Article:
(Reuters) – U.S. stocks eked out gains on Tuesday as benign February inflation data supported the Federal Reserve’s dovish stance on future rate hikes, but Boeing’s fall for a second straight session pressured the Dow and capped gains in broader markets.
FILE PHOTO: Traders work on the floor at the post where Boeing is traded at the New York Stock Exchange (NYSE) in New York, U.S., March 11, 2019. REUTERS/Brendan McDermid
The Labor Department said its Consumer Price Index (CPI) rose 0.2 percent last month, in line with estimates from economists polled by Reuters.
Investors are also watching out for developments on the Brexit front. British lawmakers who rejected May’s withdrawal agreement in January are due to vote on the Brexit deal again at around 3:00 p.m. ET (1900 GMT).
Britain’s exit from the European Union hung in the balance on Tuesday after Attorney General Geoffrey Cox said last-minute legally binding assurances won by Prime Minister Theresa May to her divorce deal left the legal risk over the Irish backstop unchanged.
“It is difficult to assess the seemingly conflicting stories on Brexit that come out. The story has gotten so complicated in terms on how it could be resolved,” said Rick Meckler, partner at Cherry Lane Investments in New Vernon, New Jersey.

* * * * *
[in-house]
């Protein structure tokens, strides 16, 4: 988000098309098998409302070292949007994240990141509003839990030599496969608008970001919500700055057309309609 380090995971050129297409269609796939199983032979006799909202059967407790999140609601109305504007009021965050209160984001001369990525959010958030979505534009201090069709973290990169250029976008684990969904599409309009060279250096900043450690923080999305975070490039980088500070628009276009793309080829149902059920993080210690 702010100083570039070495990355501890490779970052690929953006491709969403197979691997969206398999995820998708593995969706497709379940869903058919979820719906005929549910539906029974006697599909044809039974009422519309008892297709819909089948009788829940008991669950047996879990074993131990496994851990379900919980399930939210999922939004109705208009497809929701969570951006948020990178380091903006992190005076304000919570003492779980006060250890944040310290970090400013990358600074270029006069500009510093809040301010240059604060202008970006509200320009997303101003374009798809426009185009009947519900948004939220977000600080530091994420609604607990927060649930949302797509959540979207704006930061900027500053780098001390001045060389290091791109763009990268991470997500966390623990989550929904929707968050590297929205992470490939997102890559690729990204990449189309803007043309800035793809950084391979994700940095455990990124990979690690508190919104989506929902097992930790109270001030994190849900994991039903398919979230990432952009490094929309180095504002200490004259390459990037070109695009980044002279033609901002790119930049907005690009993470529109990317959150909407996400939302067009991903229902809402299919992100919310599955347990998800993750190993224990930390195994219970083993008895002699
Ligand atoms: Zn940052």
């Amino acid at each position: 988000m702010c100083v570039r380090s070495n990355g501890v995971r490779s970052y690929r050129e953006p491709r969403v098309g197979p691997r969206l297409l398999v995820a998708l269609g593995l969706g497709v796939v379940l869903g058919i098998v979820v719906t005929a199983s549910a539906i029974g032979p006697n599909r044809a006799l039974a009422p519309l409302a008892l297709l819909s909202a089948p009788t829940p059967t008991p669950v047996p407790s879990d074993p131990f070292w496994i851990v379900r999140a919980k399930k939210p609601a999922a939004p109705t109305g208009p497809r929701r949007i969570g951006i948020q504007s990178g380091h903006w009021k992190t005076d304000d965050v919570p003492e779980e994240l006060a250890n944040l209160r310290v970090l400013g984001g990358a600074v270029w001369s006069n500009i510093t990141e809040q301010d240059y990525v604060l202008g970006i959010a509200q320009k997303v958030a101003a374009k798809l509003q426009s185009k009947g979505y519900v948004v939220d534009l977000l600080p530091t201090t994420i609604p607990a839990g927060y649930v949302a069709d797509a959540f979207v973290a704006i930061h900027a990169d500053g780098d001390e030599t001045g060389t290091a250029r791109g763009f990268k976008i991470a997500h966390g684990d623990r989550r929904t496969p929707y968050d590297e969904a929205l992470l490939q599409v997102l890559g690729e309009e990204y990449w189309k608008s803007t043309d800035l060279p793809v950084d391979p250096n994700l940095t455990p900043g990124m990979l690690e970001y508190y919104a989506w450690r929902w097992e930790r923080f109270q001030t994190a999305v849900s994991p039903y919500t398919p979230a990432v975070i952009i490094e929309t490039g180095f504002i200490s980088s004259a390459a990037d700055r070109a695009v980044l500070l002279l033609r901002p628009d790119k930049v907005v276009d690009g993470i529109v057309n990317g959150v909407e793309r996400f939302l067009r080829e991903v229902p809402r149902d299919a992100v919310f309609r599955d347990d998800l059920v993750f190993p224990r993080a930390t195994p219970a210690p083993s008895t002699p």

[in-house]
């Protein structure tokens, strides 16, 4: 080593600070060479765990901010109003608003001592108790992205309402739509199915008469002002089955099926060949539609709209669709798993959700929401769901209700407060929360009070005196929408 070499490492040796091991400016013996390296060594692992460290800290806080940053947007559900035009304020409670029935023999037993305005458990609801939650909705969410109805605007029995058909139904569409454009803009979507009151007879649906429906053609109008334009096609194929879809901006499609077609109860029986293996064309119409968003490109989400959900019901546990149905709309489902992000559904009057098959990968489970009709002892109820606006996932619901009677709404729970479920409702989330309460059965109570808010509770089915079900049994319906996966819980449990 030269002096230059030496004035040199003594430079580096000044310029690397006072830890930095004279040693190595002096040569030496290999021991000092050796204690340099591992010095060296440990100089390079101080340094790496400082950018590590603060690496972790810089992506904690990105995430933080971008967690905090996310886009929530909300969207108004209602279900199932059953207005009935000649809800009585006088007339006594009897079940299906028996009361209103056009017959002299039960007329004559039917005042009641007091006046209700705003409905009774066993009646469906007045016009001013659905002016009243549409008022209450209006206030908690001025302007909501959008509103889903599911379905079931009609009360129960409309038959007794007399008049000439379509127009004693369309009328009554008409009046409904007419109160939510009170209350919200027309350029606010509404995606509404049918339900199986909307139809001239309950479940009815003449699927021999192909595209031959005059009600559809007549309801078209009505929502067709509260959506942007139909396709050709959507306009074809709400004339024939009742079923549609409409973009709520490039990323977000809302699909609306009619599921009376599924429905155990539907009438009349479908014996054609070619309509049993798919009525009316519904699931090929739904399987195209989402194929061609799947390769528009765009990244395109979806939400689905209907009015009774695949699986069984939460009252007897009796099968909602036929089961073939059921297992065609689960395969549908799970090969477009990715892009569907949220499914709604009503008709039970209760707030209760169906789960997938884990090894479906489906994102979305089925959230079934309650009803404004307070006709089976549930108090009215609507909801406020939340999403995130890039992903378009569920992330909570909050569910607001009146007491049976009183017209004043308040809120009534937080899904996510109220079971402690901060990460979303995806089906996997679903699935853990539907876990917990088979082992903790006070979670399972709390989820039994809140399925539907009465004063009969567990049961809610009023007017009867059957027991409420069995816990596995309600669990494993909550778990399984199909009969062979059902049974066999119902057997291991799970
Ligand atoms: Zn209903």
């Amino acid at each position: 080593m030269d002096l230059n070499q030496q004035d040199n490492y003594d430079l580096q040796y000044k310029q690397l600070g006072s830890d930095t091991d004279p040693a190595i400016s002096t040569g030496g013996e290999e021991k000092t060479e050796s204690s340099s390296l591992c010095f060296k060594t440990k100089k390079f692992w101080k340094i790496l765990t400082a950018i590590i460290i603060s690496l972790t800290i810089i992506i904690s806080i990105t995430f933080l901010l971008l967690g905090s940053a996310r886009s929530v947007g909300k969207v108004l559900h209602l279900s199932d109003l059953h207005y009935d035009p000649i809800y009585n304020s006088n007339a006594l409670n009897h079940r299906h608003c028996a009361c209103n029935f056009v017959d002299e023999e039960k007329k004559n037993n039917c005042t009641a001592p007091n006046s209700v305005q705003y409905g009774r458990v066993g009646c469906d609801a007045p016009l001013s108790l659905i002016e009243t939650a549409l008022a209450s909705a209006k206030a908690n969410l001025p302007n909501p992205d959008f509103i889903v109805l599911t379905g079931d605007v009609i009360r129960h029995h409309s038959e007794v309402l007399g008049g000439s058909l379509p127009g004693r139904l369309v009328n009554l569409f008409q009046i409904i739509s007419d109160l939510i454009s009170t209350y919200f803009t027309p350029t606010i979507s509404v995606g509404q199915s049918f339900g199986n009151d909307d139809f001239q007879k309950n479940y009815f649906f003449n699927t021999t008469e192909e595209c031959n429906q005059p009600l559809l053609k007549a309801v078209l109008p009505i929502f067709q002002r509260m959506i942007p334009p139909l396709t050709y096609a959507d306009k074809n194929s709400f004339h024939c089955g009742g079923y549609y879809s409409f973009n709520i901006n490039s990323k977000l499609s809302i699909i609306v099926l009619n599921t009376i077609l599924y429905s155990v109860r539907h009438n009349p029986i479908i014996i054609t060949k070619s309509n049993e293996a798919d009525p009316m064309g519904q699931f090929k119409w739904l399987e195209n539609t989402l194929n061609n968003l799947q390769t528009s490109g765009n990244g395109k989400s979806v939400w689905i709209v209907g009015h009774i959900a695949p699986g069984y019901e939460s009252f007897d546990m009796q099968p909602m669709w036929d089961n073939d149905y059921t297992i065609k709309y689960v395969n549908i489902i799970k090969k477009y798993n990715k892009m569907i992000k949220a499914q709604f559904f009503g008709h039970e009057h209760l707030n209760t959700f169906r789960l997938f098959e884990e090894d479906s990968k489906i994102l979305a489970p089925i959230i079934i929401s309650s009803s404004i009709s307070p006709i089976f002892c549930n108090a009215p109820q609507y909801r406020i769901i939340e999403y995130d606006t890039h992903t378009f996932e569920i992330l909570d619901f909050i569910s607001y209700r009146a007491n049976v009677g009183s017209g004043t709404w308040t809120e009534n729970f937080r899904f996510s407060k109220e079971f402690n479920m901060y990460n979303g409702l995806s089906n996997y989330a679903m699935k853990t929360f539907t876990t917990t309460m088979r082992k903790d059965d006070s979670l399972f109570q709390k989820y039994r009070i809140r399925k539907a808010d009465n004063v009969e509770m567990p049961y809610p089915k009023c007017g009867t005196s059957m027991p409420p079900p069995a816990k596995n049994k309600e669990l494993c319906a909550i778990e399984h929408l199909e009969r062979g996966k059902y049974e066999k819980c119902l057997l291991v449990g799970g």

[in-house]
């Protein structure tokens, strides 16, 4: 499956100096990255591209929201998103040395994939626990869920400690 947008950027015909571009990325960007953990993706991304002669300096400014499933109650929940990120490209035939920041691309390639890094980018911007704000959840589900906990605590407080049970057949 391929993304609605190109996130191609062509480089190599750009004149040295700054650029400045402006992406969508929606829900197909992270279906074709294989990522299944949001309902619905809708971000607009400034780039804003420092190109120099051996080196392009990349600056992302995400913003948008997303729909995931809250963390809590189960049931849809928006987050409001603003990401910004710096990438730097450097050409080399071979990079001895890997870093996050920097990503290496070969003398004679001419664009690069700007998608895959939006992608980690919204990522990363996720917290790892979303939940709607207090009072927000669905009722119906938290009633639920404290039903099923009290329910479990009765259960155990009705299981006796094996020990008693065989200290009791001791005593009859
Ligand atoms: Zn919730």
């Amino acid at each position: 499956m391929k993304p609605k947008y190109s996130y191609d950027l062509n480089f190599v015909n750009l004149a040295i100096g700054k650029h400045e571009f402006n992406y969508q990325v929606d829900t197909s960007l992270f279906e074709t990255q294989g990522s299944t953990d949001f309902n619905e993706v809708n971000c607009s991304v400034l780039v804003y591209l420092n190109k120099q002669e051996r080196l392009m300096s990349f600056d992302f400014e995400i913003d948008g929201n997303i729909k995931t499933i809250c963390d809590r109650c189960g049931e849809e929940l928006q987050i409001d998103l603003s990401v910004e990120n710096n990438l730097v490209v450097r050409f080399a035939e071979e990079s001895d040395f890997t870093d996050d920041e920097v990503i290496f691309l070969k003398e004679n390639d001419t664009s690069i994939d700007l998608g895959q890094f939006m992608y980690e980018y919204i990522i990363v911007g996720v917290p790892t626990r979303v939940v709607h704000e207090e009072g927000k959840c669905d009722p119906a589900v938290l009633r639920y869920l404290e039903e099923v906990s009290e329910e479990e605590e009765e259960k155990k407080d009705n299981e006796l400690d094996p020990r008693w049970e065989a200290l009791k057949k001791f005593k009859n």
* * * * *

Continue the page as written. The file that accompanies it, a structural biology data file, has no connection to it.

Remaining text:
Boeing Co fell 3.3 percent, extending a fall from the previous session as more countries grounded the planemaker’s best selling line of jets amid heightened anxiety among travelers about the safety of the plane.
The fall weighed on airline stocks and pushed the Dow Jones airlines index 2.6 percent lower.
“The Boeing news is in focus as it is a big part of the U.S. economy and whether Boeing is responsible in some way or if there is a problem in its aircraft is something investors are still trying to digest,” Meckler said.
The world’s largest planemaker, which is the best performing Dow component this year by a wide margin, fell as much as 13.4 percent on Monday and dragged down the Dow Jones index.
However the blue-chip Dow pared losses, and all three indexes ended Monday higher boosted by a rally in tech stocks led by Apple Inc.
Apple rose 0.7 percent and was the biggest boost to the S&P and Nasdaq, after the iPhone maker invited media to a March 25 event where it is expected to launch a television and video service.
At 9:48 a.m. ET the Dow Jones Industrial Average was down 34.54 points, or 0.13 percent, at 25,616.34, the S&P 500 was up 6.19 points, or 0.22 percent, at 2,789.49 and the Nasdaq Composite was up 7.06 points, or 0.09 percent, at 7,565.12.
Wall Street’s main indexes had posted five straight sessions of declines in the previous week, their biggest weekly fall since 2018-end.
Coca-Cola Co dipped 0.1 percent after HSBC downgraded the soda maker’s stock.
F5 Networks Inc slipped 7.7 percent after network software maker said it would buy privately held, NGINX.
Advancing issues outnumbered decliners for a 2.07-to-1 ratio on the NYSE and a 1.12-to-1 ratio on the Nasdaq.
The S&P index recorded 35 new 52-week highs and one new low, while the Nasdaq recorded 25 new highs and four new lows.
Reporting by Amy Caren Daniel and Medha Singh in Bengaluru; Editing by Shounak Dasgupta